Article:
Frantic Panoramas: American Literature and Mass Culture, 1870-1920

Frantic Panoramas: American Literature and Mass Culture, 1870-1920

by Nancy Bentley

Late nineteenth-century America saw an explosion in mass culture—from sensationalist tabloid newspapers to amusement parks to Wild West shows. Historians and critics have traditionally observed the advent of mass culture as undermining literature's central role in the public sphere. Literary writers of the time either reacted with a public show of disdain or


Late nineteenth-century America saw an explosion in mass culture—from sensationalist tabloid newspapers to amusement parks to Wild West shows. Historians and critics have traditionally observed the advent of mass culture as undermining literature's central role in the public sphere. Literary writers of the time either reacted with a public show of disdain or retreated to conduct their own private experiments in style and form. In Frantic Panoramas, Nancy Bentley questions these narratives of opposition.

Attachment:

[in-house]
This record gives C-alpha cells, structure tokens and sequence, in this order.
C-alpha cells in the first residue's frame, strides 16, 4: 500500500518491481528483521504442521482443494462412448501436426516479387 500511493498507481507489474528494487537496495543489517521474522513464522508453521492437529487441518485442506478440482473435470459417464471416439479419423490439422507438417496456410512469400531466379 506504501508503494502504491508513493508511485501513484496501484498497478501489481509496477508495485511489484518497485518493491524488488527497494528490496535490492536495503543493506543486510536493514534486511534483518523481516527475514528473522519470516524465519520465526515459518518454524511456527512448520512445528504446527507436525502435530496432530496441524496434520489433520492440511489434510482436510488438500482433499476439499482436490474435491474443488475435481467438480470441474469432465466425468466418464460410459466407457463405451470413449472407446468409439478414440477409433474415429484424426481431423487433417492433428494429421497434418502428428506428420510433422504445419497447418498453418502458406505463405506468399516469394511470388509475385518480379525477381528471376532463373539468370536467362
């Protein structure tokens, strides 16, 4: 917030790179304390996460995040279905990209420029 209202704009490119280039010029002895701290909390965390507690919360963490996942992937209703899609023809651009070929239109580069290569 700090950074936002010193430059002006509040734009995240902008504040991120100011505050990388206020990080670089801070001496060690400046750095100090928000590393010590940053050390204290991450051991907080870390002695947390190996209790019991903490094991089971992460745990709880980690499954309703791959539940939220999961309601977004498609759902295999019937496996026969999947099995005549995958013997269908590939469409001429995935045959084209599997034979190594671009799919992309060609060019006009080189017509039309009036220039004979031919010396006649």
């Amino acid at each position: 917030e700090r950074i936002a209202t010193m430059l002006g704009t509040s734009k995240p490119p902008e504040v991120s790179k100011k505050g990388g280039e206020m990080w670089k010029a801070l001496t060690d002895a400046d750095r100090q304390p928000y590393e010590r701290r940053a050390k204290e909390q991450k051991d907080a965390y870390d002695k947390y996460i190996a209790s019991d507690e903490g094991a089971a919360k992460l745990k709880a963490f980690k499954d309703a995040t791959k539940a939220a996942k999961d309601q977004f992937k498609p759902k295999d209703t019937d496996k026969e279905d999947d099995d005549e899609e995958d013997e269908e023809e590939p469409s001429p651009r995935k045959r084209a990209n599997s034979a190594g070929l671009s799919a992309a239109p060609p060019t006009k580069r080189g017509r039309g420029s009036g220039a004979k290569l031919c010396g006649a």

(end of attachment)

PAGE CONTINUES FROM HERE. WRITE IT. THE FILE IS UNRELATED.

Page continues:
For literary writers, Bentley explains, the confrontation with mass culture was less a retreat than a transformation, an ordeal through which habits of contemplative appreciation could be refashioned into new forms of critical thought. By grappling with the energies that marked mass culture, authors came to recognize kinds of human experience that were only then becoming visible as public. William Dean Howells shaped the plots of his novels around tabloid events like rail and trolley accidents and the public chaos of apartment house fires. Although Henry James was distressed at the way dime fiction had changed the very definition of literature, his meditations on mass culture led him to reimagine the novel as a collective "workshop" in which authors and readers jointly discovered new meaning. Bentley offers close readings of these and other writers such as Edith Wharton, James Weldon Johnson, Pauline Hopkins, and Gertrude Bonnin to demonstrate how leading artists took inspiration from commercial culture to create new and distinct literary forms.

Drawing on original archival research and a historically grounded theory of realism, Frantic Panoramas is an innovative and comprehensive study of how the emergence of mass culture affected literary culture in America.

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The Analytic Instinct and the Art of the Crash